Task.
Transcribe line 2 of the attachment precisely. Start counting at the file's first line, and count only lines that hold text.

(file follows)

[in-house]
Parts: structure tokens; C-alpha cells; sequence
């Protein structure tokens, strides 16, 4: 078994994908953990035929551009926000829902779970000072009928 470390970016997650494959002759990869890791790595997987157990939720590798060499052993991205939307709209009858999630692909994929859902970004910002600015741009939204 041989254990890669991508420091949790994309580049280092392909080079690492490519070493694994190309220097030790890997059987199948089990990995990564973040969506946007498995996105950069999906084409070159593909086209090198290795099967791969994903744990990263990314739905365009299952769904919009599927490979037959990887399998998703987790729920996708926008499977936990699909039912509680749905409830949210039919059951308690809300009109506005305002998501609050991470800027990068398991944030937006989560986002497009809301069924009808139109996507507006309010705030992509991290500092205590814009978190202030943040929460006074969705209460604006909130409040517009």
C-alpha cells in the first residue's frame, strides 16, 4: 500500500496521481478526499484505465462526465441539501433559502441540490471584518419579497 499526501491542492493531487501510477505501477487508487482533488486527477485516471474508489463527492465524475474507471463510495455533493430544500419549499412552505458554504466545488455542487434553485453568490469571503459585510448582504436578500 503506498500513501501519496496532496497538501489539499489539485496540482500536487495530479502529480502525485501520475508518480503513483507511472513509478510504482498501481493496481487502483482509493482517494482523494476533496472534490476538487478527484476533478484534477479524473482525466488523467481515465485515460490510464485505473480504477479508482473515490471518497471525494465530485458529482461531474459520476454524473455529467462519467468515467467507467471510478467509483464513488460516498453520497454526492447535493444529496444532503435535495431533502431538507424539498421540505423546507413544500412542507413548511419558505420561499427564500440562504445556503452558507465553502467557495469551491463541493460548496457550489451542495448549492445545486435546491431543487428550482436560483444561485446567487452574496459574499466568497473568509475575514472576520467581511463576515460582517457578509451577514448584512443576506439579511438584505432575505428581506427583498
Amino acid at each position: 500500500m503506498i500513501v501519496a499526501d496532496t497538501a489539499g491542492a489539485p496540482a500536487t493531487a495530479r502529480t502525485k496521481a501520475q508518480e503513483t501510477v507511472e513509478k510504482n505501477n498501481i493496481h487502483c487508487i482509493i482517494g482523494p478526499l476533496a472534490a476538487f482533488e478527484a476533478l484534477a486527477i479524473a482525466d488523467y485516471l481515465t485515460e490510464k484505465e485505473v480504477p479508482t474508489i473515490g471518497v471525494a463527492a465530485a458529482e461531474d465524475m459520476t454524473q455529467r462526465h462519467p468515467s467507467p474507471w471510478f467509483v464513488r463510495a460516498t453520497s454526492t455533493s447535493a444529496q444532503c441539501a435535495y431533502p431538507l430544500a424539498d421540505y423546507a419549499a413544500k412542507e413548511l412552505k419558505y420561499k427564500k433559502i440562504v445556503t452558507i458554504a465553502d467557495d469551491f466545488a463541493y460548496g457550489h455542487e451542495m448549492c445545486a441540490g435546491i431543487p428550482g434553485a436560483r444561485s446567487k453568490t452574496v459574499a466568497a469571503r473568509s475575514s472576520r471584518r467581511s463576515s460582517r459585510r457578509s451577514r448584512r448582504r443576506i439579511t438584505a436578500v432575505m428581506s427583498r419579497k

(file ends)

Parts: structure tokens; C-alpha cells; sequence